Hansen said if the build requirements for a ship would change the trade would become more contestable and the trades would be subject to more competition....

MV: Consumer prices to rise along with increased shipping rates 

read ... Hawaii council seeks to reform Jones Act

Honolulu Planning Commission to Consider Hoopili Development

CB: The Hawaii Supreme Court recently ruled against one of two lawsuits challenging the project, but opponents haven't given up hope.

The Honolulu Planning Commission is scheduled to consider a zone change application next week for D.R. Horton’s 11,750-home development in West Oahu known as Hoopili.

The hearing will take place at 10:30 a.m. Wednesday at the Hale Ponoi Building at 91-5420 Kapolei Parkway in Kapolei. It is likely to feature opposition from environmentalists and other activists who are worried about how the long-debated project will affect traffic and the availability of farmland in Hawaii.

read ... Hoopili

Prescription for Disaster: Painkiller use in Hawaii increases

HNN: in Hawaii, painkiller abuse has shot up over the past decade, with 773 deaths from 2009 to 2013....

Prescription drug abuse surpassed auto accidents as the leading cause of accidental deaths nationwide. Overdose deaths in Hawaii climbed 68 percent from 1999 to 2010.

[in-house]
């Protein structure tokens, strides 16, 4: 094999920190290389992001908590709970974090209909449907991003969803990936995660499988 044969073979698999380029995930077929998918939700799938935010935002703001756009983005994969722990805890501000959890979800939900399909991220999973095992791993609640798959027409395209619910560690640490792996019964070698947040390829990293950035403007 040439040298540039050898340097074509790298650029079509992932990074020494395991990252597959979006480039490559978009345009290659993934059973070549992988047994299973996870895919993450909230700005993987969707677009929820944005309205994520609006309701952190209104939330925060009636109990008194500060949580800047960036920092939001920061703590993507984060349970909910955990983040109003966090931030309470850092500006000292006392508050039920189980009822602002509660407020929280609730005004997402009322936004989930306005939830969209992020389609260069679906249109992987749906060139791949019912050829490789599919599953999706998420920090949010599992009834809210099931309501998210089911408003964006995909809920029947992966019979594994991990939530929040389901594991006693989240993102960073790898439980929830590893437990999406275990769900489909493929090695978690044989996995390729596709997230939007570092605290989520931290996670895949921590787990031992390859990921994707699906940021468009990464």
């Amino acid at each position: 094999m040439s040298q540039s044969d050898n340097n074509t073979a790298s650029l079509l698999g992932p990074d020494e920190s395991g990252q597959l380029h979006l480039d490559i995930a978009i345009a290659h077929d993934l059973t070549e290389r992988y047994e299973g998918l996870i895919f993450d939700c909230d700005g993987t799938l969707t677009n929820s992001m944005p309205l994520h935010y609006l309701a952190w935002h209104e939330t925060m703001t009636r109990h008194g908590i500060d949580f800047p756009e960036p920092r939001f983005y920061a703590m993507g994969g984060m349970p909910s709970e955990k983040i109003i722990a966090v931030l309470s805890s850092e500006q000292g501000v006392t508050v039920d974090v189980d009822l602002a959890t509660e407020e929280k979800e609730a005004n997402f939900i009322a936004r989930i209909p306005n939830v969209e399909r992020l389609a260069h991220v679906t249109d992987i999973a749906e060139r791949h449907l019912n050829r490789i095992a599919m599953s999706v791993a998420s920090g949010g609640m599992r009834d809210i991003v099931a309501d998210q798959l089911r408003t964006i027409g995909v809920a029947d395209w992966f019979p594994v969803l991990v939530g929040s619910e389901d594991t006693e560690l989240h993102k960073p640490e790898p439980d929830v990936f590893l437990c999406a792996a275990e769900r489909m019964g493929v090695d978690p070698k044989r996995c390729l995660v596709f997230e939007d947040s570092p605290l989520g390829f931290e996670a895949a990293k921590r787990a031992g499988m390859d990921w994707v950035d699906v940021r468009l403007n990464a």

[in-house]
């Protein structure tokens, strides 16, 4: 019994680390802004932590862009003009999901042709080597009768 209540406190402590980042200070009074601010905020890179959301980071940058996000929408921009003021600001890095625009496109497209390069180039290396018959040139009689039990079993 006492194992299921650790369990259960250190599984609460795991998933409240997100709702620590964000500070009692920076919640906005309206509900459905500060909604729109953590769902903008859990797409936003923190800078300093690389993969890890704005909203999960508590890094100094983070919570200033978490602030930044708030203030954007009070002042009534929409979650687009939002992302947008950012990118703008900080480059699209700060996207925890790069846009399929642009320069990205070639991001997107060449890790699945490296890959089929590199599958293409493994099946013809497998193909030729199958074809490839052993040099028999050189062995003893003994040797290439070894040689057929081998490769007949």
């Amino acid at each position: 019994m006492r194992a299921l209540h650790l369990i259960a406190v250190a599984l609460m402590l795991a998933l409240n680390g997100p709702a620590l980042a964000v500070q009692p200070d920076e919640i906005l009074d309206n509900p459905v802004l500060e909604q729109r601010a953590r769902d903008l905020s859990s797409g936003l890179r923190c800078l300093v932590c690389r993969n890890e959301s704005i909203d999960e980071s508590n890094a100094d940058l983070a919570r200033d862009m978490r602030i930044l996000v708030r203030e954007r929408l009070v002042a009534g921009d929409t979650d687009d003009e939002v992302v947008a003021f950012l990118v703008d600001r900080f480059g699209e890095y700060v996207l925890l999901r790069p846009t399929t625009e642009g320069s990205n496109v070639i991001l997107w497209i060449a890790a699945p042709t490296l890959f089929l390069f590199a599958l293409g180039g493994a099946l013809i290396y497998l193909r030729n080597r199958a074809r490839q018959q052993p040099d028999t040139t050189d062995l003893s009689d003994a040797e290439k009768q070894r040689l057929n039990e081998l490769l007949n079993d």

Filmmaker Edgy Lee explores the epidemic in a one hour film that will air on KGMB and KHNL in December called "Unprescribed: Prescription for Addiction." It documents a Hawaii 17 year old's tragic overdose from her dad's drugs, with an in depth look at the problem.

read ... Painkiller use in Hawaii increases

State Park Shutdown Clobbers Non-Profit

HNN: Craig Chapman said the state's sudden closing of the Kahuku campgrounds at Malaekahana State Recreation Area is costing him thousands of dollars and inconveniencing hundreds of people.

"It's literally bankrupted our non-profit," he said.

Two trees fell within the last two months. In October, two women were seriously injured. On Friday, the Department of Land and Natural Resources closed the Kahuku side of the park, saying it was unsafe. The state has marked several large trees for trimming or removal....

Chapman said he's had to cancel more than 350 reservations booked through the end of the year. He said the refunds add up to about $25,000. He has managed the Kahuku section of Malaekahana for 20 years on a month-to-month lease. He is out at the end of the year.

read ... $25,000 Loss

Judge sides with Hawaii County against former councilman

WHT: Hilo Circuit Judge Glenn Hara ruled Monday Stacy Higa and wife Janice owe the county and former Corporation Counsel Lincoln Ashida more than $10,000 in legal fees to defend themselves from the lawsuit.

The suit, brought in 2008, claimed the county failed to represent Higa properly in a 2007 sexual harassment lawsuit brought against him by a former aide. Ashida was sued in his then-professional capacity.

The county settled with the aide, Melissa Chang, in 2010. Chang claimed she was sexually harassed by Higa and then threatened with retaliation by former Councilman James Arakaki if she tried to do anything about it.

Then-North Kona Councilman Kelly Greenwell told Stephens Media Hawaii in 2010 he thought the amount was “in the neighborhood of $22,000.”

Two other sources, including another council member, said at the time the settlement was at least $200,000.

2011: Battling back from Sex Harassment charges, Stacy Higa gets a nod from leading Feminists

read ... $10,000